Part of the Iconic Stamp series. Click here to see the full list of Iconic Stamps.
First issued in June and August 1913, on the cusp of World War 1, the definitive high value “Seahorses” remain one of the most iconic stamps to date. This is primarily due to their high quality engraving and intricate design, a depiction of Britannia on her chariot behind three horses on a rough sea, accompanied by a striking portrait of King George V.
These elegant stamps were designed by the renowned Australian sculptor, Bertram Mackennal, who at the time strongly recommended that they be printed by the intaglio process to make them even more distinguished. The stamps were issued in four colours and values: brown (2s 6d), red (5s), blue (10s) and green (£1).
During this turbulent era of war and economic turmoil the stamps were issued as a symbol of patriotism and camaraderie; they depicted Britain as a powerful country ‘and a ruler of the seas’. The longevity of the issue, coupled with the powerful Britannia design, explains why they are so popular with collectors.
To celebrate this iconic stamp we have put together a range of information and items, including some free downloads:
- Two useful charts on a free PDF download:
- Helping you identify between the four printings of the Seahorse stamps
- Showing you the Seahorses used in Commonwealth countries by value and printing
- A fascinating article on the shades of the Bradbury Wilkinson 2s 6d
- 20% off the highly acclaimed book ‘Discovering Seahorses’.
Did you know...
- The Seahorses were in circulation longer than any other British high value stamp.
- Four contractors were used to print over 100 million of these stamps, from over 50 individual plates. Sadly the archive of one of the contractors (Bradbury Wilkinson) was incinerated on the instructions of the management.
- The Seahorses were overprinted for use in Bechuanaland, British Levant, Ireland, Morocco Agencies and Nauru.
- Very fine used Seahorses, neatly cancelled, and well centred with a good colour are far scarcer than their mint equivalents.
What our customers say...
“I would choose the 1913 £1 Seahorse. In my opinion this is the best stamp design ever issued, and the seahorse theme is very appropriate for travels abroad!”
– Alan Ottiwell
“KGV Seahorse £1. This stamp is a universally recognised face of British unity and strength of purpose through its striking use of Britannia astride her chariot, a Union Jack on her shield.”
– David Collingridge
“The GV Seahorses. The stamps contain a dramatic scene and are intricately engraved. The most beautiful of all GB stamps, which should be promoted to inspire people to investigate and take up philately.”
– Steve Waldron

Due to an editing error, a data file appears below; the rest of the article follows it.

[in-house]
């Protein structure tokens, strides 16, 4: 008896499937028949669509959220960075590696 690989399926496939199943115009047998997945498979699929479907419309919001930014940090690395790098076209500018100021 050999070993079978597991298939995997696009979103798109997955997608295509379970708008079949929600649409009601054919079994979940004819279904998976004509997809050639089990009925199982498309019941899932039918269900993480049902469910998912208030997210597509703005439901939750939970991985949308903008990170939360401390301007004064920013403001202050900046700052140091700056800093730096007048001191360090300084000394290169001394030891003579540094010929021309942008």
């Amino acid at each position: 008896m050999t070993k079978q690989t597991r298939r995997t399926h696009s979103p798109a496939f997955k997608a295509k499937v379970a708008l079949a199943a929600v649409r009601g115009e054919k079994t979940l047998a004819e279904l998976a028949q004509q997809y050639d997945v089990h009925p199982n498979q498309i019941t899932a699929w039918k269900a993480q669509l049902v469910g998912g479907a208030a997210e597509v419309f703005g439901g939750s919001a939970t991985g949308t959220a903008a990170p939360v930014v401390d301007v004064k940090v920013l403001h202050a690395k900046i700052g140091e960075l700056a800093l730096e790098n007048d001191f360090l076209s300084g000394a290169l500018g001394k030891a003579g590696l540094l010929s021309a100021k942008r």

Seahorse Stamp Distinguishing Characteristics Charts - FREE DOWNLOAD
There are two useful charts on the free PDF download:
There are four printings of the Seahorse stamps. Prices between them can vary significantly, however, it is often difficult to identify the printing of a Seahorse. This handy chart helps collectors to properly identify each one:
- 1913 Waterlow & Layton
- 1915 De La Rue
- 1918 Bradbury Wilkinson
- 1934 Waterlow & Sons
A chart showing Seahorses used in Commonwealth countries by value and printing:
- British Levant
- Morocco Agencies
New Revelations about Bradbury’s 2s 6d Seahorses - FREE DOWNLOAD
The Bradbury Wilkinson 2s 6d is the cheapest and most common of all the 1913–19 Seahorses and is listed as coming in four shades in the Concise Catalogue or five in the Specialised. Bryan Kearsley FRPSL, who wrote the standard book on the Seahorses and advised on the listings in the Specialised Catalogue, offers guidance in this Gibbons Stamp Monthly article on identifying the currently listed shades. This is a free PDF download.
NB: See details further below on how to purchase Bryan Kearsley’s bookDiscovering Seahorses.
Shop “Seahorses” - COMMONWEALTH (by country)
A product of six years’ research, Discovering Seahorses relates the story behind the creation of the Seahorses, and the changes they experienced during their production over a period of 26 years.
Little is known about their varieties and ever since they were issued, 90 years ago, the technical and philatelic aspects of the King George V Seahorse stamps have remained undiscovered. For the first time, all their plates and the quantities printed are identified. The numerous shades are explained and all plate varieties are illustrated and included in the next Specialised Catalogue.
This comprehensive guide will help collectors have a better understanding of the details unknown still to some and will allow philatelists uncover the rich history behind their existence.
Now available at 20% off. Only £48 instead of £60.
Great Britain Specialised Volume 2 Stamp Catalogue
Philatelic Literature Gold Award Spring Stampex 2016
This multi-award winning catalogue is the standard reference work for specialist collectors of the popular ‘Four Kings’ period of British philately, from 1902 to 1952. The catalogue includes detailed notes on the Recess-Printed “Seahorse” High Values (1913-34).
The full list of Iconic Stamps
- Penny Black – Great Britain 1840
- £5 Orange – Great Britain 1882
- “Seahorse” High Values – Great Britain 1913
- Postal Union Congress (PUC) £1 – Great Britain 1929
- “Wilding” Definitives – Great Britain 1952
- “Machin” Definitives – Great Britain 1967
- Four Annas – India 1854
- The ‘Camel Postman’ – Sudan 1898
- Five Shillings Penguin – Falkland Islands 1933
- Royal Silver Wedding – Commonwealth 1948